- Number 379 |
- January 7, 2012
Plant architecture puzzle solved with unique imaging technology
Principal investigator Shi-You Ding.
Scientists at DOE’s National Renewable Energy Laboratory used a unique combination of imaging methods to gain unprecedented insight into the structure of cell walls in plants, a breakthrough that could lead to optimizing sugar yields and lowering costs of making biofuels.
Principal investigator Shi-You Ding and his team found that the gummy, non-sugar lignin in plants interferes with enzymes’ ability to access the polysaccharides in the cell wall – the stuff that both the enzymes and the industry want.
So, the NREL team concluded, the ideal pre-treatment of plants for biofuels should focus on getting rid of the lignin, but leaving the valuable polysaccharides within the cell walls intact. That would leave a loose, porous structure that affords enzymes easy access. And, it would be an improvement over pretreatments that remove some of the spongier carbohydrate polymers and allow the remainder to collapse into tighter structures that are tougher for enzymes to access.
In biofuels production, enzymes are needed to greatly speed up the chemical reactions that break down the biomass during fermentation. The NREL team found that the easier the access to the cell walls, the better and faster the enzymes will digest the material.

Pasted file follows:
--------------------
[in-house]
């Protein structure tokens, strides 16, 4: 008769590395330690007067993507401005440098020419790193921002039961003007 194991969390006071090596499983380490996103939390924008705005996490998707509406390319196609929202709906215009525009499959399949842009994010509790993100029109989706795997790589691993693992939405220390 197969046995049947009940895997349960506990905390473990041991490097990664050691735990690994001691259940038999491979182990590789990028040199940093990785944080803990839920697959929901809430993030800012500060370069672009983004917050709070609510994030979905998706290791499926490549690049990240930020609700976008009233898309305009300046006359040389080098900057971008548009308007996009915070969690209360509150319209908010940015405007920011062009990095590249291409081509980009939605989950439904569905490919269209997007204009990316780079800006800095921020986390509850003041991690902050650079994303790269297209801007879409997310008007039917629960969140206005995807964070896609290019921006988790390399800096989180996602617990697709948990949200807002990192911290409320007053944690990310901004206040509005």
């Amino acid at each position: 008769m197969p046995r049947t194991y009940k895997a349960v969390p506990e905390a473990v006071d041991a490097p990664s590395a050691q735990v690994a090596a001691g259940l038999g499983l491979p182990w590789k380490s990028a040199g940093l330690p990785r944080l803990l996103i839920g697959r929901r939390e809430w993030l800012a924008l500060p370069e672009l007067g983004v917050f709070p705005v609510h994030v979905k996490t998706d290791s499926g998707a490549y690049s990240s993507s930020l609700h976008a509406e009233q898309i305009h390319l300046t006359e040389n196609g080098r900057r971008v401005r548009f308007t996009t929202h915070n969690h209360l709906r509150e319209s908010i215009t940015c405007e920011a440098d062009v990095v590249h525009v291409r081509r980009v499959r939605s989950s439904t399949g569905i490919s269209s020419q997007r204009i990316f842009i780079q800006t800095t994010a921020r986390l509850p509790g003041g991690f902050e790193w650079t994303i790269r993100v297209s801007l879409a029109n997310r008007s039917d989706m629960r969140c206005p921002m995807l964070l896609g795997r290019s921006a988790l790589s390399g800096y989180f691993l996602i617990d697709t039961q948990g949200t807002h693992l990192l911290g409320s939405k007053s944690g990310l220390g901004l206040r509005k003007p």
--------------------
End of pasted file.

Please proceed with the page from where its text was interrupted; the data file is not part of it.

NREL’s imaging technology allowed the team of scientists – a biologist, chemists, and physicists -- to view the plants’ architecture at scales ranging from millimeter to nanometer, a range of 1 million to1.
Ding said that allowed them to learn not just the architecture, but the effect of enzyme action on the cell walls.
A paper on the breakthrough, “How Does Plant Cell Wall Nanoscale Architecture Correlate with Enzymatic Digestibility,” appears in the current issue of Science Magazine.
The NREL team worked with scientists from the BioEnergy Science Center (BESC), a multi-institutional center supported by the DOE’s Office of Biological and Environmental Research in the Office of Science.
The imaging technique gave the team a deeper understanding of the structure and the process of hydrolysis, decomposition by reaction with water, said Ding. “That allows us to optimize the process and reduce costs.”
They didn’t have to resort to wet chemistry, which ascertains the molecular makeup of a substance at the cost of destroying its architecture.
“The typical way to understand the structure of biomass is to break down all the individual components so they can be analyzed,” Ding, a biologist, said. “The problem with that method is that then you don’t know where all the components came from. You lose the structural integrity.”
That’s a crucial loss, because an understanding of how enzymes digest plants requires an understanding of where everything is inside the cell walls.
[Bill Scanlon, 303.275.4051,